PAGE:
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The patent truth

The US Supreme Court’s judgment on gene patents is fair to patients

Written by Ritu Kamal |
June 20, 2013 4:56:02 am

The US Supreme Court’s judgment on gene patents is fair to patients

Last week,the US Supreme Court ruled that naturally occurring genes cannot be patented,reversing a trend that has allowed over 20 per cent of the human genome to be patented by biotech companies. The case was brought by the American Association for Molecular Pathology and other interested parties against Myriad Genetics,a company that owns patents on two human genes,BRCA1 and BRCA2. Mutations in these genes can cause an increased risk for a woman to develop breast or ovarian cancer.

Over the last two decades,advances in genetics have made it possible to pinpoint the stretches of DNA in a human cell that are responsible for proclivity to certain diseases. Detecting mutations in these DNA segments,which signify higher risk of a particular disease,allows for preventive therapies to be offered to the patient. Recently,the Hollywood actress Angelina Jolie underwent a preventive mastectomy,or removal of breast tissue,in order to prevent the future occurrence of breast cancer. She tested positive for mutations in the BRCA1 gene,which increased her risk for breast cancer from about 12 per cent to about 87 per cent. It is this same BRCA1 gene that was under the scanner of the US Supreme Court in the recent case as well.

Myriad Genetics,a molecular diagnostics company based in Utah,patented the BRCA1 and BRCA2 genes in 1995. According to the laws of intellectual property protection in the US,this granted Myriad monopoly rights to develop and sell diagnostic tests that determine the presence of a mutation in BRCA1 or BRCA2. No other company could develop such diagnostic tests. The price of the Myriad diagnostic test for BRCA1 and BRCA2 ranges between $3000-$4000 per test,which puts it beyond the reach of most patients even in the US,let alone the rest of the world.

In the case before the US Supreme Court,the complainants argued that genes should not be patented by companies,as they are naturally occurring substances in the human body. The court concurred with this viewpoint,against the claim of Myriad Genetics that isolating these genes for use in laboratory conditions made them a patentable product. The court did concede to part of Myriad’s claim by allowing certain types of DNA to be patented: synthetic genes,which are segments of DNA invented by scientists in the lab,and cDNA,an artificially created form of DNA used in genetic engineering. The court further stated that invented methods of isolating DNA were patentable as well. To put it another way,tea leaves are natural products and hence cannot be patented,but the method of converting them into tea bags is an invention,and can be patented.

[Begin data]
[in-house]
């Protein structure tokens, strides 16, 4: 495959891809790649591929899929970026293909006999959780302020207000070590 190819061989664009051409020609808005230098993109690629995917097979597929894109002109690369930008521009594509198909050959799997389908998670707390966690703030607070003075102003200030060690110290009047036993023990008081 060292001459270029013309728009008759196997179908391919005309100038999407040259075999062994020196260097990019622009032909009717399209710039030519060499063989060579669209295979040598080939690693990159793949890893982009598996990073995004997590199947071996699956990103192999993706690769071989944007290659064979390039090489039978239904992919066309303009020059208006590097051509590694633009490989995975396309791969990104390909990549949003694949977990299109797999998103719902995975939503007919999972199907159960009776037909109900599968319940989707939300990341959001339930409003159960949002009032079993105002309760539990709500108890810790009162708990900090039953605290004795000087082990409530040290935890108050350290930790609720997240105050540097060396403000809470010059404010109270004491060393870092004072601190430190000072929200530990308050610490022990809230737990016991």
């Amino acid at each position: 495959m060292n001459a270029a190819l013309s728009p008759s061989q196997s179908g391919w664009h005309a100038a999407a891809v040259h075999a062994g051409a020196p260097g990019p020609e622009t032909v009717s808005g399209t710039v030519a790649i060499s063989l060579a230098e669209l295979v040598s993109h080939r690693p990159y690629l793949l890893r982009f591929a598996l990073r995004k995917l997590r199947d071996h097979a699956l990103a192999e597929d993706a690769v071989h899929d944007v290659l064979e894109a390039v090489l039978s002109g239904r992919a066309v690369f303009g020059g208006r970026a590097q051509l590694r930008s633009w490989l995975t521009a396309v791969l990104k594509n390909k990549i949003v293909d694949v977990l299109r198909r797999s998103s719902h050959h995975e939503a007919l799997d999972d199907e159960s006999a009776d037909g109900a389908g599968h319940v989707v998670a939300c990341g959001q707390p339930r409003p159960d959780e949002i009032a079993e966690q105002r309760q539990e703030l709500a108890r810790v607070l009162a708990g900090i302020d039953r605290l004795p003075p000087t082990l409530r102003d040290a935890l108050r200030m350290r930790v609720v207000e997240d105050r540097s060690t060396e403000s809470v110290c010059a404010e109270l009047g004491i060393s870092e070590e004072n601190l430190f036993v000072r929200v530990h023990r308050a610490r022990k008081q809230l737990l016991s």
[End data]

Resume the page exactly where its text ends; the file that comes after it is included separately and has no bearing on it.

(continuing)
The implications of this ruling are critically important for biotech companies,medical research,doctors and patients. Several more companies will now enter the field of diagnostic testing for breast and ovarian cancer,which will bring down the cost of the test and increase access for patients. This is great news for Indian patients,as reported rates of breast cancer have doubled in India in the last decade. Further,the high profile nature of this case has brought increased attention to the issue of over-patenting by for-profit companies. Zealous patenting and patent protection via litigation has allowed inflated pricing and has blocked innovation by other companies,much to the detriment of patients in need.

Recently,the Indian government and judiciary have taken up several major cases around patent protection of life-saving cancer drugs. Most recently,Novartis’s drug,Glivec,was denied patent protection by the Indian Supreme Court as it was found to be materially similar to an earlier version of the drug,whose patent protection had expired. This move was hailed by patient advocates as it allows cheaper,generic versions of the drug to be sold in India. It also enables lifesaving inventions to come into the public domain for the benefit of patients,without being held hostage to over-patenting and litigation by companies.

The US is often seen as being held captive to the interests of patent owners with vast resources,leading to patent proliferation and decreased competition,which in turn drives costs skyward. Emerging economies like India and Brazil have challenged the patent proliferation that exists in advanced economies in the interest of having affordable healthcare products for their citizens. A reassessment of patent monopolies,especially in the case of lifesaving products,is essential if access is to be broadened beyond wealthy patients. The Myriad Genetics case in the US Supreme Court is a welcome shift in the direction of honouring only real inventions with patent protection,and allowing other products to remain in the public domain.

The writer is a medical technology professional focusing on medical technology innovation for emerging markets and a former Stanford-India Biodesign Fellow. Views expressed are personal.

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